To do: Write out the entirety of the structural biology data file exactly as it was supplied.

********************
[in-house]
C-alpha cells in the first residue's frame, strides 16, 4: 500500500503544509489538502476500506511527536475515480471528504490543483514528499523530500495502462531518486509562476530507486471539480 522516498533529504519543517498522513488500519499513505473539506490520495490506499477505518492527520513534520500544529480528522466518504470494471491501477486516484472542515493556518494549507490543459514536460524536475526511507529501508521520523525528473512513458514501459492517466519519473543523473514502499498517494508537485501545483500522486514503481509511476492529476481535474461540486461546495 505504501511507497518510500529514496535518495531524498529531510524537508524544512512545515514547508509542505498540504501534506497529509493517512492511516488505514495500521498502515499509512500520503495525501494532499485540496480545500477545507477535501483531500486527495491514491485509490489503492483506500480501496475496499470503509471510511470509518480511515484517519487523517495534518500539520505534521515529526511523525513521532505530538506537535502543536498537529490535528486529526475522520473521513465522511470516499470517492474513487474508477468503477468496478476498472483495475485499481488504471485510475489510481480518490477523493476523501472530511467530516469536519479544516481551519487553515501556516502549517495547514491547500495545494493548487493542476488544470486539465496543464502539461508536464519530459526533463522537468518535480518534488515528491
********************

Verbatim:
[in-house]
C-alpha cells in the first residue's frame, strides 16, 4: 500500500503544509489538502476500506511527536475515480471528504490543483514528499523530500495502462531518486509562476530507486471539480 522516498533529504519543517498522513488500519499513505473539506490520495490506499477505518492527520513534520500544529480528522466518504470494471491501477486516484472542515493556518494549507490543459514536460524536475526511507529501508521520523525528473512513458514501459492517466519519473543523473514502499498517494508537485501545483500522486514503481509511476492529476481535474461540486461546495 505504501511507497518510500529514496535518495531524498529531510524537508524544512512545515514547508509542505498540504501534506497529509493517512492511516488505514495500521498502515499509512500520503495525501494532499485540496480545500477545507477535501483531500486527495491514491485509490489503492483506500480501496475496499470503509471510511470509518480511515484517519487523517495534518500539520505534521515529526511523525513521532505530538506537535502543536498537529490535528486529526475522520473521513465522511470516499470517492474513487474508477468503477468496478476498472483495475485499481488504471485510475489510481480518490477523493476523501472530511467530516469536519479544516481551519487553515501556516502549517495547514491547500495545494493548487493542476488544470486539465496543464502539461508536464519530459526533463522537468518535480518534488515528491